And yours, too!
Want to use your writing strengths to reach your readers?
My two greatest strengths as a writer are: I can make you think and I can make you laugh. Sometimes I can do both at the same time. Oh, I’ve been known to make readers cry, or get uncomfortable, or maybe even make them angry, but laughing and thinking? Those are my strong points.
A recent book signing confirmed that for me in a most unfortunate way.
A girl of seven or eight came into the bookstore with her aunt and uncle. She was sad and serious, and I soon found out why. Her aunt asked her to take my book, Leaping Lemmings!, into the corner and read it for a few minutes. She said, “See if you like it and let me know.” As the girl opened the book in a nearby corner, her aunt explained that her father died that week and had been buried just the day before. She was looking for something to cheer up her niece and hoped this was it. After expressing my sincerest condolences for this poor-yet-dignified girl, I watched her out of the corner of my eye—not out of some morbid curiosity, mind you, but rather to see if she could be happy. Can a book do that days after you lose your father? Her aunt told me he’d been sick for a long time, but does that really prepare a seven-year-old for such tragedy?
At first, she read the book stone-faced; forlorn. But then a smile crossed her face – small, slight, the corners of her mouth barely upturned – but by the end, she laughed a few times, quietly to be sure, little more than an audible sigh, but it was a laugh nonetheless. Somehow, if only briefly, the book had lifted her spirits. It’s no replacement for a lost father, but it might make the book special someday if she remembers just that moment or two of joy.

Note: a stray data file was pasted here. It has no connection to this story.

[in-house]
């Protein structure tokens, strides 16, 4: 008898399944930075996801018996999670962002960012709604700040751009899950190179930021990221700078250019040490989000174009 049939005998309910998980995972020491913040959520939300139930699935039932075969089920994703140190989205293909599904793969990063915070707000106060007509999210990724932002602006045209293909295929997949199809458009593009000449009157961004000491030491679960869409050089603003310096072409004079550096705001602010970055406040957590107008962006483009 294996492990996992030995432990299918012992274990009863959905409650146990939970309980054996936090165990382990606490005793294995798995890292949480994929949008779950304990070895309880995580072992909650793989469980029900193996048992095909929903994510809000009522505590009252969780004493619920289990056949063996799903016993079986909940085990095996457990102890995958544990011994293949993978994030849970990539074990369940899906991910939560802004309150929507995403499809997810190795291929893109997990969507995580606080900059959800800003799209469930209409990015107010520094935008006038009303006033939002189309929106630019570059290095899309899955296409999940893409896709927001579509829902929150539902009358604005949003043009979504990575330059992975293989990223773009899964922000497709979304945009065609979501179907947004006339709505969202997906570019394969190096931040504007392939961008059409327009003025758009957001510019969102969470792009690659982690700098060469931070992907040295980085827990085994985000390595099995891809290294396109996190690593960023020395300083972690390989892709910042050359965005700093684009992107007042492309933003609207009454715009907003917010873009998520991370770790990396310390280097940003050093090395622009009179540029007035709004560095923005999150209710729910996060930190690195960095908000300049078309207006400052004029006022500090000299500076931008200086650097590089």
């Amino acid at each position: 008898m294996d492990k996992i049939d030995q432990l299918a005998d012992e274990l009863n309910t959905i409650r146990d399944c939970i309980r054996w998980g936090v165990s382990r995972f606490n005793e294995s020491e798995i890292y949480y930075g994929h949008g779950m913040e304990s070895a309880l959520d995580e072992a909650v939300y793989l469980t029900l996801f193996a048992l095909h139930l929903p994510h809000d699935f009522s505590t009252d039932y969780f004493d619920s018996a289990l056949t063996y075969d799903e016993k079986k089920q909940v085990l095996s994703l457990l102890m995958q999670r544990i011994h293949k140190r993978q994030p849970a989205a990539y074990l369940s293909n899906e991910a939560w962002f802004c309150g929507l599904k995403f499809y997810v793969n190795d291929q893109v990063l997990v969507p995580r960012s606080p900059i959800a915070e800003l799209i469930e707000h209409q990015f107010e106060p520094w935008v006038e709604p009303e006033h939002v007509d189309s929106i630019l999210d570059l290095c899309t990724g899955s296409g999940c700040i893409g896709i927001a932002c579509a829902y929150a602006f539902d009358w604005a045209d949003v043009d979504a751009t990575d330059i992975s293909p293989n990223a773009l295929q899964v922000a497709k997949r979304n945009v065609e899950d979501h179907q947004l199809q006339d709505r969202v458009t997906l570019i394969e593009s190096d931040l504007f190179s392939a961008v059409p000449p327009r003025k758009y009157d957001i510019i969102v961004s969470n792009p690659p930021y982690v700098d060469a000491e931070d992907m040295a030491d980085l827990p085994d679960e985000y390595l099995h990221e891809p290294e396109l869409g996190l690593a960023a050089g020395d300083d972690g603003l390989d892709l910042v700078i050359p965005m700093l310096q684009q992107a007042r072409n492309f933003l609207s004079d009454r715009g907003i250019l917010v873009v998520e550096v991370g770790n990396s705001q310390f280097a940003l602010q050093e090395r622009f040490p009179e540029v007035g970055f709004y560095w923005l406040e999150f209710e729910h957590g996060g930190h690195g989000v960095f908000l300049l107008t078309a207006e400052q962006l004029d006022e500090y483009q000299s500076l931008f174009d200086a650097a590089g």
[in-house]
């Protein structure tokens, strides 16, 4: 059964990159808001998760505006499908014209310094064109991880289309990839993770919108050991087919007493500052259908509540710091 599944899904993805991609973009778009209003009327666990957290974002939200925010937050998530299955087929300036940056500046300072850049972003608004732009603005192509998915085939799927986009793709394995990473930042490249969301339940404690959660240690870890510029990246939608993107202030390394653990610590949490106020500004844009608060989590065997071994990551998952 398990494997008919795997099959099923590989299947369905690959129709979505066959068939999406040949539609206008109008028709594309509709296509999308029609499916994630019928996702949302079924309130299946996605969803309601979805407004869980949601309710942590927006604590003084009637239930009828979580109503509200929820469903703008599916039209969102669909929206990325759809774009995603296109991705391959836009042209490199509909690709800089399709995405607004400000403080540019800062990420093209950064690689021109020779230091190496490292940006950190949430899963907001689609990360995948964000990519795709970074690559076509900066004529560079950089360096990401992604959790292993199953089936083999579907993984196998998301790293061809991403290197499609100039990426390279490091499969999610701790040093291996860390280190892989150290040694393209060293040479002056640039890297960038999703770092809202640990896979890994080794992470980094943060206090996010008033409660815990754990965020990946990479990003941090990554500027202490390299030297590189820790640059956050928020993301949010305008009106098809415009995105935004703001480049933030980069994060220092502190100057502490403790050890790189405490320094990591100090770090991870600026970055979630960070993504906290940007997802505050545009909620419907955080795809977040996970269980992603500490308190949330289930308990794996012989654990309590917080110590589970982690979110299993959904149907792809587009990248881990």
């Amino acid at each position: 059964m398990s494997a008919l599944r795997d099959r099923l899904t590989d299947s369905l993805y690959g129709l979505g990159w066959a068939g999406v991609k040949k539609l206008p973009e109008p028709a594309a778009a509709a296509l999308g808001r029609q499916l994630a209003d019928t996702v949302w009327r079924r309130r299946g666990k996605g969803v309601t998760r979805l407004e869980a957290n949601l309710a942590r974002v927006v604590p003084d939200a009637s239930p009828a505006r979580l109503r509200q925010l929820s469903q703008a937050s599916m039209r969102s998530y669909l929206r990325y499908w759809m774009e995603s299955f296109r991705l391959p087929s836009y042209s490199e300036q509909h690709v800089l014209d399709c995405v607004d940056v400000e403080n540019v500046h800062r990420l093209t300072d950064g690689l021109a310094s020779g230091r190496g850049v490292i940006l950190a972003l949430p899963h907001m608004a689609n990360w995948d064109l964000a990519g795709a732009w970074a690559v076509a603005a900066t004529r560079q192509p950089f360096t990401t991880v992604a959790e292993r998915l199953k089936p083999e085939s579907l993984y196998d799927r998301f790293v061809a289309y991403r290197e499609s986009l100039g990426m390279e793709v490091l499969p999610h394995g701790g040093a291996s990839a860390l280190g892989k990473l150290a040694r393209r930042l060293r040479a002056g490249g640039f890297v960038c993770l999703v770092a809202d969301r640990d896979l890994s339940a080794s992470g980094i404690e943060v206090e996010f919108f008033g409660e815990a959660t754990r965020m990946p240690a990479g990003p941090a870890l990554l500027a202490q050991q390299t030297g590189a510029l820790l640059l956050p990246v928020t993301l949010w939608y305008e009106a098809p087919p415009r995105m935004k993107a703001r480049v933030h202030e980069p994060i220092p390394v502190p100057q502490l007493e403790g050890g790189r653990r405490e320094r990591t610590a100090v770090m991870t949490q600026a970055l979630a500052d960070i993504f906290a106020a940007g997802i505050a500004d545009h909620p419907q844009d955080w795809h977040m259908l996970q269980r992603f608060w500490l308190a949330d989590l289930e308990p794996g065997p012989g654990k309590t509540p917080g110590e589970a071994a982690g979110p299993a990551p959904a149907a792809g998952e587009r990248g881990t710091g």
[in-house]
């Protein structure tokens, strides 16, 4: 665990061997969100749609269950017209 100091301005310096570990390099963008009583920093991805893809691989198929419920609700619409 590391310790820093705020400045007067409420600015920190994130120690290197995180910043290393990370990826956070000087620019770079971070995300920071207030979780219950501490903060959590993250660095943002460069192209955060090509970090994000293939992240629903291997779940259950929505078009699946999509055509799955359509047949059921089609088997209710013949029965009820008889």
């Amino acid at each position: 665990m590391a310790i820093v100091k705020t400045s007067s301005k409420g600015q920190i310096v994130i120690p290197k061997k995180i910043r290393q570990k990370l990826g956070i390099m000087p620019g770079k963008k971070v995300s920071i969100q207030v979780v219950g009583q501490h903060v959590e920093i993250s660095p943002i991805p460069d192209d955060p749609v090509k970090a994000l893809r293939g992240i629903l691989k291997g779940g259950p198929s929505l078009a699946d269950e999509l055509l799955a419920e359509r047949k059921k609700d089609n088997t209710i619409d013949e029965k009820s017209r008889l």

On my drive home, I thought about her, and realized, “Yeah, I can write funny,” even under trying circumstances. Humor is a writing strength, and it’s why almost all my fiction contains large doses of it.
But how does an author determine his or her writing strength?
With enough practice and review, you’ll develop a voice and style that’s all your own, which makes your writing stronger. Before long, you’ll reach readers in a way you couldn’t before but soon expect to. Whether it’s cheering up a distraught girl or making a person see something in a brand new way, you’ll recognize your strengths and use them appropriately.
Soon you’ll no longer be a 98-pound novice writer but a heavy lifter in the literary world. Good luck!
Hi John! Per your earlier permission, I scheduled this article to be scheduled as a guest post on http://www.ryanlanz.com on Dec 14th. As usual, it has your credit/bio/link. Thanks!